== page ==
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A cautionary tale

By Lincoln Myers

 Sunity Maharaj, in her article, “A Beautiful Thing”, (Sunday Express, August 17) points to the opportunities  for deep and meaningful discussion on constitutional reform created as a result of the firestorm of public anger over both the contents of the Constitution (Amendment) Bill and the way the Government brought it to Parliament, literally forcing it down the throat of the House of Representatives in a marathon session lasting some 18 hours.

To grasp these opportunities, she advises: It is not enough to just take a side or be blinded by loyalties. We need to gather in groups and read through the PM’s bill, read the various reports on Constitution reform—from Wooding to Ramadhar, talk to each other and clarify our thoughts in making up our own minds.
 
I endorse this advice fully but will add the age-old allegory “The Spider and The Fly” to that reading list. This is a potent cautionary tale which I believe will greatly assist in helping to clarify our thoughts and in making up our minds on constitutional reform, particularly with respect to the PM’s bill that is currently before the Senate.
 
It is in this spirit that I include this poem/fable as a service to public education at a time when we need to seriously reflect on the future or our democracy.

The Spider and The Fly: A Fable
“Will you walk into my parlor?” said the spider to the fly;
“’Tis the prettiest little parlor that ever you did spy.
The way into my parlor is up a winding stair,
And I have many pretty things to show when you are there.”
“O no, no,” said the little fly, “To ask me is in vain,
For who goes up your winding stair can ne’er come down again.”

“I’m sure you must be weary, dear, with soaring up so high;
Will you rest upon my little bed?” said the spider to the fly.
“There are pretty curtains drawn around, the sheets are fine and thin,
And if you like to rest awhile, I’ll snugly tuck you in.”
“O no, no,” said the little fly, “for I’ve often heard it said,
They never, never wake again, who sleep upon your bed.”

Said the cunning spider to the fly, “Dear friend, what shall I do,
To prove the warm affection I’ve always felt for you?
I have within my pantry good store of all that’s nice;
I’m sure you’re very welcome; will you please to take a slice?
“O no, no,” said the little fly, “kind sir, that cannot be;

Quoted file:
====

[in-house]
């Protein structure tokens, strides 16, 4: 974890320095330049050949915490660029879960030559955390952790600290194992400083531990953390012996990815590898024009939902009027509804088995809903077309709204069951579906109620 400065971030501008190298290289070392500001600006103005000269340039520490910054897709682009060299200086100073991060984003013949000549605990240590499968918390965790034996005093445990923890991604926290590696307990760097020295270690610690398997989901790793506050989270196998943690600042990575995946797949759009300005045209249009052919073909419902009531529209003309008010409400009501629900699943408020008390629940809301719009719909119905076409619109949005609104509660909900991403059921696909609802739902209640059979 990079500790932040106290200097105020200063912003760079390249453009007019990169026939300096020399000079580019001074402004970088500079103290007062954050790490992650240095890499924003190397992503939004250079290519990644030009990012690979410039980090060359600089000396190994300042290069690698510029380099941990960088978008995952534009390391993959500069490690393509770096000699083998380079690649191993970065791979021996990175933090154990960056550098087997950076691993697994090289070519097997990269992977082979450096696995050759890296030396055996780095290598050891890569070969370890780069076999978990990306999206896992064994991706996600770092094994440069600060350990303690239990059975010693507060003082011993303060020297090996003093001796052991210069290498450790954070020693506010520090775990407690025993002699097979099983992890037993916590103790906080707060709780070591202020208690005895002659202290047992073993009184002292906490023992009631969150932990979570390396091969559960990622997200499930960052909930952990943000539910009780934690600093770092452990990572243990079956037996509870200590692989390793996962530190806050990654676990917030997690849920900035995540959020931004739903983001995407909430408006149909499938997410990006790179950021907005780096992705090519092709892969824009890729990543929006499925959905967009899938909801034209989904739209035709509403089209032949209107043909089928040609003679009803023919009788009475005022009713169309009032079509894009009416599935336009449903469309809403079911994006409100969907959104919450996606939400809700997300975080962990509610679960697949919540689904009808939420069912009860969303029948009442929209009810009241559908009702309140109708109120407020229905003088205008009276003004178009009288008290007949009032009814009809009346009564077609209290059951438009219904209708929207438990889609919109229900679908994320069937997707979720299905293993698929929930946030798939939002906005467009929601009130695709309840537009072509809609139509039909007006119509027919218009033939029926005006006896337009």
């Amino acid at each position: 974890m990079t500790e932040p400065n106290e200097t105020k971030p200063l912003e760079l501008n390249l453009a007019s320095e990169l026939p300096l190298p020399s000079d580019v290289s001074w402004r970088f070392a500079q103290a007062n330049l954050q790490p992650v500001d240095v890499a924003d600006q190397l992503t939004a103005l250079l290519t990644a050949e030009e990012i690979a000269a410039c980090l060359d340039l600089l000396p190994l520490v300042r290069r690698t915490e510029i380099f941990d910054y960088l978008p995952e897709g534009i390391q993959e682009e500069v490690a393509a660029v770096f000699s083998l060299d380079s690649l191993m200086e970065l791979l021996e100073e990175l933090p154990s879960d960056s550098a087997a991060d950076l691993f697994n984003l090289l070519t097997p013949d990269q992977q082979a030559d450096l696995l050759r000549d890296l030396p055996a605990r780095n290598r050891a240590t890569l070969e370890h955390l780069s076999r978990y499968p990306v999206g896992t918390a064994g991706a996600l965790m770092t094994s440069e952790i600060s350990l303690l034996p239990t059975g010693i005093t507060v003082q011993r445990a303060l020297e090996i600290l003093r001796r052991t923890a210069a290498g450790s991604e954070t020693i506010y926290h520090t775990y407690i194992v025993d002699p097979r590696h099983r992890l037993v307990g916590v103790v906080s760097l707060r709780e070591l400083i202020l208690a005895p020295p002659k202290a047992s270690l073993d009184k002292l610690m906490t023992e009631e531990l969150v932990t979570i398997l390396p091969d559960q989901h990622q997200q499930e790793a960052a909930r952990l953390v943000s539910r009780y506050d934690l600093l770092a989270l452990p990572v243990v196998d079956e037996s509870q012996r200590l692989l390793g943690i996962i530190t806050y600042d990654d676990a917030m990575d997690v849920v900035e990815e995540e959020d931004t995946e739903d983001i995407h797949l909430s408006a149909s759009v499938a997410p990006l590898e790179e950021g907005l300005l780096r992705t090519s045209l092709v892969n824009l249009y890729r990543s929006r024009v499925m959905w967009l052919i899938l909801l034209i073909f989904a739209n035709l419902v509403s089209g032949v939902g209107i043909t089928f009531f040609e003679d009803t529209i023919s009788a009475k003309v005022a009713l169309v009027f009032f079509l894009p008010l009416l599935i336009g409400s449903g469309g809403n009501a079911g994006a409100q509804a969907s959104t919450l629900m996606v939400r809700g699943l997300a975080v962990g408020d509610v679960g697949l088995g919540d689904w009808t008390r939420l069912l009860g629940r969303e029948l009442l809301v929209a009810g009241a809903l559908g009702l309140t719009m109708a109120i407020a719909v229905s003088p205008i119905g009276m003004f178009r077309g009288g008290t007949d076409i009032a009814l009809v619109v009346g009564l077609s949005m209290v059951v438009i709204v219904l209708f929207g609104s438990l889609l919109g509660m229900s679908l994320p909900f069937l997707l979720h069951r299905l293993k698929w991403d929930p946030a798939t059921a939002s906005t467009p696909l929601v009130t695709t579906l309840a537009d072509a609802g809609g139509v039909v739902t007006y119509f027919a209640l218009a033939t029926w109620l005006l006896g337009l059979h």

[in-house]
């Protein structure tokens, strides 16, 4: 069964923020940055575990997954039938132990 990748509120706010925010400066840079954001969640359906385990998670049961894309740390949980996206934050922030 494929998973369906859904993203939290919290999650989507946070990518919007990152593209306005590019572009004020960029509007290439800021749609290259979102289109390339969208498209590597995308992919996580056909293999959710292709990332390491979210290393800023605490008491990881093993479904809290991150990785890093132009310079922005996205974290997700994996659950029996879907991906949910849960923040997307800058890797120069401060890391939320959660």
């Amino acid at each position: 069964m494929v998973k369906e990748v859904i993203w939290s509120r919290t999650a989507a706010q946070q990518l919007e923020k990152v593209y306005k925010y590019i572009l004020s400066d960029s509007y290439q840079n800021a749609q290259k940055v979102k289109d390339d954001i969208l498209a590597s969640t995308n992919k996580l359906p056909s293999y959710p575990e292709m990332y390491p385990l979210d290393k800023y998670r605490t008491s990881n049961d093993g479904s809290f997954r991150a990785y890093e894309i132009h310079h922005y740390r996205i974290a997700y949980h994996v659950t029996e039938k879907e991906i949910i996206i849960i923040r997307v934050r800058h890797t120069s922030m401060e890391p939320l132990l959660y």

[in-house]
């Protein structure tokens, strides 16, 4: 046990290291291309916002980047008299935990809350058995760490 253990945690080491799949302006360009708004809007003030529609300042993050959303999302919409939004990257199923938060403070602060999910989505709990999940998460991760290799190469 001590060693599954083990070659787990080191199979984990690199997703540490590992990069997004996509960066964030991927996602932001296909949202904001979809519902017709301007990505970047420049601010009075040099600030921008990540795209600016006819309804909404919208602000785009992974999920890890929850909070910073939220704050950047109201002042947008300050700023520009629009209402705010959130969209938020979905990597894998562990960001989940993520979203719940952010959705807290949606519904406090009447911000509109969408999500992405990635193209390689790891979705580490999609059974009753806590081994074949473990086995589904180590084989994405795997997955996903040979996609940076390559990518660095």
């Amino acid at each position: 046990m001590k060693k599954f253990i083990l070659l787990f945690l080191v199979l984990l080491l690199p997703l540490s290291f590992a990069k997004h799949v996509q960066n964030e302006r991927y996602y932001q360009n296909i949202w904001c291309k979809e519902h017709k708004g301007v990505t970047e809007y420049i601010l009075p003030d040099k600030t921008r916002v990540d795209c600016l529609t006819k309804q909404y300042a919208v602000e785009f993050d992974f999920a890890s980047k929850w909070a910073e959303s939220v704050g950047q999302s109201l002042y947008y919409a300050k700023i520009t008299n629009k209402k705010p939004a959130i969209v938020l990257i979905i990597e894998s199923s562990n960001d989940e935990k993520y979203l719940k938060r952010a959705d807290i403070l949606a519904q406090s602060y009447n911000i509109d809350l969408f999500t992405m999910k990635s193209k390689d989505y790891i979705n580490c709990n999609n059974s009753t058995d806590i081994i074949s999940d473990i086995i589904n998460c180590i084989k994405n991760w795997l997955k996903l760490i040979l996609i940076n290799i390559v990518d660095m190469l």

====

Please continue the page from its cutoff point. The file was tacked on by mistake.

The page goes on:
I’ve heard what’s in your pantry, and I do not wish to see.”

“Sweet creature!” said the spider, “you’re witty and you’re wise,
How handsome are your gauzy wings, how brilliant are your eyes!
I have a little looking-glass upon my parlor shelf,
If you’ll step in one moment dear, you shall behold yourself.”
I thank you, gentle sir,” she said, “for what you’re pleased to say,
And bidding you good-morning now, I’ll call another day.”

The spider turned him round about, and went into his den,
For well he knew the silly fly would soon be back again:
So he wove a subtle web, in a little corner sly,
And set his table ready to dine upon the fly.
Then he came out to his door again, and merrily did sing,
“Come hither, hither, pretty fly, with the pearl and silver wing:
Your robes are green and purple; there’s a crest upon your head;
Your eyes are like the diamond bright, but mine are dull as lead.”

Alas, alas! how very soon this silly little fly,
Hearing his wily flattering words, came slowly flitting by. 
With buzzing wings she hung aloft, then near and nearer drew,
Thinking only of her crested head— 
Poor foolish thing! At last,
Up jumped the cunning spider, and fiercely held her fast.
He dragged her up his winding stair, into his dismal den,
Within his little parlor; but she ne’er came out again!

And now, dear little children, who may this story read,
To idle, silly, flattering words, I pray you ne’er give heed;
Unto an evil counsellor close heart, and ear, and eye,
And take a lesson from this tale of the Spider and the Fly.
(Author: Mary Howitt)

Lincoln Myers is a former government minister
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